1Sa 11:7 He took a yoke of oxen, cut them in pieces and sent them throughout all Israel by the hand of messengers, saying, Whoever doesn’t come forth after Saul and after Samuel, this is what shall be done to his oxen-
See on 1 Sam. 14:28,31. This is similar to what was done to call Israel to action against Gibeah and Benjamin (Jud. 19:29,30), and Jabesh were the ones who singularly refused to participate and respond. I suggest on :9 that Saul was seeking to show grace to them. Samuel was clearly identified with Saul and was effectively the joint leader at this point. He fades from view as Saul becomes more confident, and pride took over within him. Saul was a Benjamite, from Gibeah, sometimes called "Gibeah of Saul". Jabesh had been the only town to show grace to his tribe and city. Clearly this recent history is in Saul's mind because he cuts up the oxen and sends out the pieces just as the Levite did in the drama that led to the battles of Gibeah. His anger was that they were to be shamed, when he considered them the best of the best. And as discussed on :6, these feelings were God's. He feels of all His people that we are the best of the best, simply because He loves us.  

The dread of Yahweh fell on the people, and they came out as one man-
This continues the theme of the Spirit of God being at work on human hearts, giving not only individuals but a whole people the required psychological attitudes and dispositions. The falling of the Spirit of God upon Saul is perhaps reflected in how an awareness of Yahweh "falls" on the people. And it is the common experience of the Spirit which leads to unity, "the unity of the Spirit", "as one man".

1Sa 11:8 Saul numbered them in Bezek and there were three hundred thousand men of Israel and thirty thousand of Judah-
As often noted, "thousand" doesn't mean necessarily a literal 1000, but can refer to families or military regiments. The size of Judah, a tenth of the entire community, is roughly appropriate to the twelve tribe nation. Bezek is about 20 miles from Jabesh.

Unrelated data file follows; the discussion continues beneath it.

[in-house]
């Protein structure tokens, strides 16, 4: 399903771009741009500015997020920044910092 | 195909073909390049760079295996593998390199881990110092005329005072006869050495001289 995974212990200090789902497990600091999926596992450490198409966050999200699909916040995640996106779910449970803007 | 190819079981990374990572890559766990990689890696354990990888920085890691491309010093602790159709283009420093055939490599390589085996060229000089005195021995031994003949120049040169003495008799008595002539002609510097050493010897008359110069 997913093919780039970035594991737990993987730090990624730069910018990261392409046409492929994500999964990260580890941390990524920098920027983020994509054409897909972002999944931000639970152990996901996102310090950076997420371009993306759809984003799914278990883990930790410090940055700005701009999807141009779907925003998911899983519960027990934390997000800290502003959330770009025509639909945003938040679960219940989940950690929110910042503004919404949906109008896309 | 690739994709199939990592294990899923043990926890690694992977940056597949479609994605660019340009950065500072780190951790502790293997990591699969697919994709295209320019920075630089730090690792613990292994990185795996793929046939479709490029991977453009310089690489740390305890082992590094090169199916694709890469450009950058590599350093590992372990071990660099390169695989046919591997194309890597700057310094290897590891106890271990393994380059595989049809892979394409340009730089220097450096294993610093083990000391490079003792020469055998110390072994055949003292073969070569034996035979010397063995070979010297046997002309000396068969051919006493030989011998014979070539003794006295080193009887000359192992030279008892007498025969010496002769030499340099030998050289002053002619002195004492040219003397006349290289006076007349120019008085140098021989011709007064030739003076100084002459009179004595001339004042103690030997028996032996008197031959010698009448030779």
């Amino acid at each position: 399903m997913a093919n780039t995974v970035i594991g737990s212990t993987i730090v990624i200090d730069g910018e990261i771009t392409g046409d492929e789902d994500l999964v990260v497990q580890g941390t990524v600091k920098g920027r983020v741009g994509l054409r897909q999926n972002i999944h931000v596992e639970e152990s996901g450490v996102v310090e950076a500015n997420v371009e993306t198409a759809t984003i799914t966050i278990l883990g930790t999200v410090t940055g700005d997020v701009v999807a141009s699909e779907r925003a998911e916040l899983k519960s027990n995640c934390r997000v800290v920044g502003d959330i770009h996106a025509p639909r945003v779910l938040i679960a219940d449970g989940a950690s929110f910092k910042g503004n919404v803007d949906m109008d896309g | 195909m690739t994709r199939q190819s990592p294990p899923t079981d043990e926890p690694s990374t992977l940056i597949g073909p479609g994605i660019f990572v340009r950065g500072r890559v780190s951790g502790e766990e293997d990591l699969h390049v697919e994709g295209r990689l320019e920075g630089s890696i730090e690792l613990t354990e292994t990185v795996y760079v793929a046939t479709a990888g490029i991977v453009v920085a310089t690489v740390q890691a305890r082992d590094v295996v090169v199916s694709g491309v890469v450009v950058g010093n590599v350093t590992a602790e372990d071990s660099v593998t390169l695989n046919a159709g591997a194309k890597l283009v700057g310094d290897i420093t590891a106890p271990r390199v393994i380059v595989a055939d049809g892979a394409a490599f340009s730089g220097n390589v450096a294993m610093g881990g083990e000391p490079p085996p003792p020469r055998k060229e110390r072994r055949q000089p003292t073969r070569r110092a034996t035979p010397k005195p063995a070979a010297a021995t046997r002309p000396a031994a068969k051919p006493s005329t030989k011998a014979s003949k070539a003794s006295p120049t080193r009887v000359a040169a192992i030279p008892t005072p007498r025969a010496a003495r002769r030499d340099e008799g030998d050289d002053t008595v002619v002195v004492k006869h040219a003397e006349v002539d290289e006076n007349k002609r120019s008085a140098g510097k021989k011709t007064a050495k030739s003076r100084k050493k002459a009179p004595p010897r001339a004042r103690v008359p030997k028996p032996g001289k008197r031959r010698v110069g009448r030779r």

1Sa 11:9 They said to the messengers who came, Thus you shall tell the men of Jabesh Gilead: ‘Tomorrow, by the time the sun is hot, you shall have deliverance’. The messengers came and told the men of Jabesh, and they were glad-
Jabesh was the town who had refused to help the rest of Israel in the war against Gibeah and Benjamin in Judges 19-21. That Saul should now help them was therefore an act of grace; although it could be read as him rewarding them for not turning against his tribe, the Benjamites (1 Sam. 9:1). But the fact the other tribes came to support Saul in saving Jabesh would indicate that he was spearheading a movement of grace. He did indeed begin well. See on :7. "You shall have deliverance / you shall be saved" is a clear statement of faith. Saul was confident he would win and save Jabesh. In fact this is the ultimate statement of faith- that we will be saved by grace.

1Sa 11:10 Therefore the men of Jabesh said to the Ammonites, Tomorrow we will come out to you and you can do to us what seems good to you-
The implication was that they had not had any offer of help and therefore the Ammonites in the pride were off guard (see on :3).  

1Sa 11:11 The next day Saul put the people into three companies, and they came into the midst of the camp in the morning watch and slaughtered the Ammonites until the heat of the day. Those who remained were scattered, so that no two of them were left together-